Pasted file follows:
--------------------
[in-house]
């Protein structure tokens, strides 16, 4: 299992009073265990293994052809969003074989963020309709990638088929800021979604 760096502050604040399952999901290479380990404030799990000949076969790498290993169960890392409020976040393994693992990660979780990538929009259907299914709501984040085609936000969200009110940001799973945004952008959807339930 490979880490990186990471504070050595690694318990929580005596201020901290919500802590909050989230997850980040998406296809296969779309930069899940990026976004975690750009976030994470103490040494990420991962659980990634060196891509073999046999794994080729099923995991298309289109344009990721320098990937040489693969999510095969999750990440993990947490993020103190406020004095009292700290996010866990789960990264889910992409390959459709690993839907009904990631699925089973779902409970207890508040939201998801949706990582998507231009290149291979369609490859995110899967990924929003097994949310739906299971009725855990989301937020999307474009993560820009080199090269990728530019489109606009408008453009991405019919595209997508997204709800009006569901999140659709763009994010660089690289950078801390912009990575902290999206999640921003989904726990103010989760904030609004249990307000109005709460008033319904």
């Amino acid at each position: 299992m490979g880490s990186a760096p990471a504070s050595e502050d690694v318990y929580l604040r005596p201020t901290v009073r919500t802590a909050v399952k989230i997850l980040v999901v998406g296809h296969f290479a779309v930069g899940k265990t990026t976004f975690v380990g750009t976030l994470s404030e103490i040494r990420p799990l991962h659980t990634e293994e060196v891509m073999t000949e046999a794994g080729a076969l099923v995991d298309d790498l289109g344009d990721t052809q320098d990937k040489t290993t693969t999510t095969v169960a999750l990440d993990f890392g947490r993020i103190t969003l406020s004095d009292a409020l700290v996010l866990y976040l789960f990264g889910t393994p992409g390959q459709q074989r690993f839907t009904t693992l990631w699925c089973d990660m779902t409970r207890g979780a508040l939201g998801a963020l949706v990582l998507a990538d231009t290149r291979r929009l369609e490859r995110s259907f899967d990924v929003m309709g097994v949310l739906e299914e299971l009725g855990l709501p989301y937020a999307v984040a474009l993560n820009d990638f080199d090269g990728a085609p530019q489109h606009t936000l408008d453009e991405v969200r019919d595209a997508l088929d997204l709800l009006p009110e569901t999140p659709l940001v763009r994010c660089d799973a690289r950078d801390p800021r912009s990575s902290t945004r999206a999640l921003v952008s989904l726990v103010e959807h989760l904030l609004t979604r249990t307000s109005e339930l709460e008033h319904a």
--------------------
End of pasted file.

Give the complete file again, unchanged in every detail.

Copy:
[in-house]
């Protein structure tokens, strides 16, 4: 299992009073265990293994052809969003074989963020309709990638088929800021979604 760096502050604040399952999901290479380990404030799990000949076969790498290993169960890392409020976040393994693992990660979780990538929009259907299914709501984040085609936000969200009110940001799973945004952008959807339930 490979880490990186990471504070050595690694318990929580005596201020901290919500802590909050989230997850980040998406296809296969779309930069899940990026976004975690750009976030994470103490040494990420991962659980990634060196891509073999046999794994080729099923995991298309289109344009990721320098990937040489693969999510095969999750990440993990947490993020103190406020004095009292700290996010866990789960990264889910992409390959459709690993839907009904990631699925089973779902409970207890508040939201998801949706990582998507231009290149291979369609490859995110899967990924929003097994949310739906299971009725855990989301937020999307474009993560820009080199090269990728530019489109606009408008453009991405019919595209997508997204709800009006569901999140659709763009994010660089690289950078801390912009990575902290999206999640921003989904726990103010989760904030609004249990307000109005709460008033319904």
């Amino acid at each position: 299992m490979g880490s990186a760096p990471a504070s050595e502050d690694v318990y929580l604040r005596p201020t901290v009073r919500t802590a909050v399952k989230i997850l980040v999901v998406g296809h296969f290479a779309v930069g899940k265990t990026t976004f975690v380990g750009t976030l994470s404030e103490i040494r990420p799990l991962h659980t990634e293994e060196v891509m073999t000949e046999a794994g080729a076969l099923v995991d298309d790498l289109g344009d990721t052809q320098d990937k040489t290993t693969t999510t095969v169960a999750l990440d993990f890392g947490r993020i103190t969003l406020s004095d009292a409020l700290v996010l866990y976040l789960f990264g889910t393994p992409g390959q459709q074989r690993f839907t009904t693992l990631w699925c089973d990660m779902t409970r207890g979780a508040l939201g998801a963020l949706v990582l998507a990538d231009t290149r291979r929009l369609e490859r995110s259907f899967d990924v929003m309709g097994v949310l739906e299914e299971l009725g855990l709501p989301y937020a999307v984040a474009l993560n820009d990638f080199d090269g990728a085609p530019q489109h606009t936000l408008d453009e991405v969200r019919d595209a997508l088929d997204l709800l009006p009110e569901t999140p659709l940001v763009r994010c660089d799973a690289r950078d801390p800021r912009s990575s902290t945004r999206a999640l921003v952008s989904l726990v103010e959807h989760l904030l609004t979604r249990t307000s109005e339930l709460e008033h319904a």